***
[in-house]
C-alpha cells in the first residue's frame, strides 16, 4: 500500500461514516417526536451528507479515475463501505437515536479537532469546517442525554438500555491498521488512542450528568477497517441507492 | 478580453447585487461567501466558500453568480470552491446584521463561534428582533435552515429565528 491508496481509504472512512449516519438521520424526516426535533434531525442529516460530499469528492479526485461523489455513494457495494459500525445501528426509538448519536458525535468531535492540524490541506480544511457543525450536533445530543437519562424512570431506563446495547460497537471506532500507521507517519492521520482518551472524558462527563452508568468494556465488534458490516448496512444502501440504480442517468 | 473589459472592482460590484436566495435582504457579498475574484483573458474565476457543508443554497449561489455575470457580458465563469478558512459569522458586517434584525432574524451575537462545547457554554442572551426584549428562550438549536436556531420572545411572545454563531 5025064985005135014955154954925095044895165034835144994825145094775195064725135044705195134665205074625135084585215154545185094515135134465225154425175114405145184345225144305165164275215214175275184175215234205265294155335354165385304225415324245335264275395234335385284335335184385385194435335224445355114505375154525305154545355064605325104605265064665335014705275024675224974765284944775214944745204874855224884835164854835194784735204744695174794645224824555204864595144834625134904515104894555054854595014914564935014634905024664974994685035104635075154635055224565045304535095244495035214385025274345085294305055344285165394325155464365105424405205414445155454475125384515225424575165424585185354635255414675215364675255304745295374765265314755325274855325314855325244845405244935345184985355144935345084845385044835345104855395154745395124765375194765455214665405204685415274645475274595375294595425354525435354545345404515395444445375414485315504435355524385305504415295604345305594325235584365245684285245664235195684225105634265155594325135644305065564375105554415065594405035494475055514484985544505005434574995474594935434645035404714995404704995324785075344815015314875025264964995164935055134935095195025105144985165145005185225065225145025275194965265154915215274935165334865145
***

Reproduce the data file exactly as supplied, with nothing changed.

[in-house]
C-alpha cells in the first residue's frame, strides 16, 4: 500500500461514516417526536451528507479515475463501505437515536479537532469546517442525554438500555491498521488512542450528568477497517441507492 | 478580453447585487461567501466558500453568480470552491446584521463561534428582533435552515429565528 491508496481509504472512512449516519438521520424526516426535533434531525442529516460530499469528492479526485461523489455513494457495494459500525445501528426509538448519536458525535468531535492540524490541506480544511457543525450536533445530543437519562424512570431506563446495547460497537471506532500507521507517519492521520482518551472524558462527563452508568468494556465488534458490516448496512444502501440504480442517468 | 473589459472592482460590484436566495435582504457579498475574484483573458474565476457543508443554497449561489455575470457580458465563469478558512459569522458586517434584525432574524451575537462545547457554554442572551426584549428562550438549536436556531420572545411572545454563531 5025064985005135014955154954925095044895165034835144994825145094775195064725135044705195134665205074625135084585215154545185094515135134465225154425175114405145184345225144305165164275215214175275184175215234205265294155335354165385304225415324245335264275395234335385284335335184385385194435335224445355114505375154525305154545355064605325104605265064665335014705275024675224974765284944775214944745204874855224884835164854835194784735204744695174794645224824555204864595144834625134904515104894555054854595014914564935014634905024664974994685035104635075154635055224565045304535095244495035214385025274345085294305055344285165394325155464365105424405205414445155454475125384515225424575165424585185354635255414675215364675255304745295374765265314755325274855325314855325244845405244935345184985355144935345084845385044835345104855395154745395124765375194765455214665405204685415274645475274595375294595425354525435354545345404515395444445375414485315504435355524385305504415295604345305594325235584365245684285245664235195684225105634265155594325135644305065564375105554415065594405035494475055514484985544505005434574995474594935434645035404714995404704995324785075344815015314875025264964995164935055134935095195025105144985165145005185225065225145025275194965265154915215274935165334865145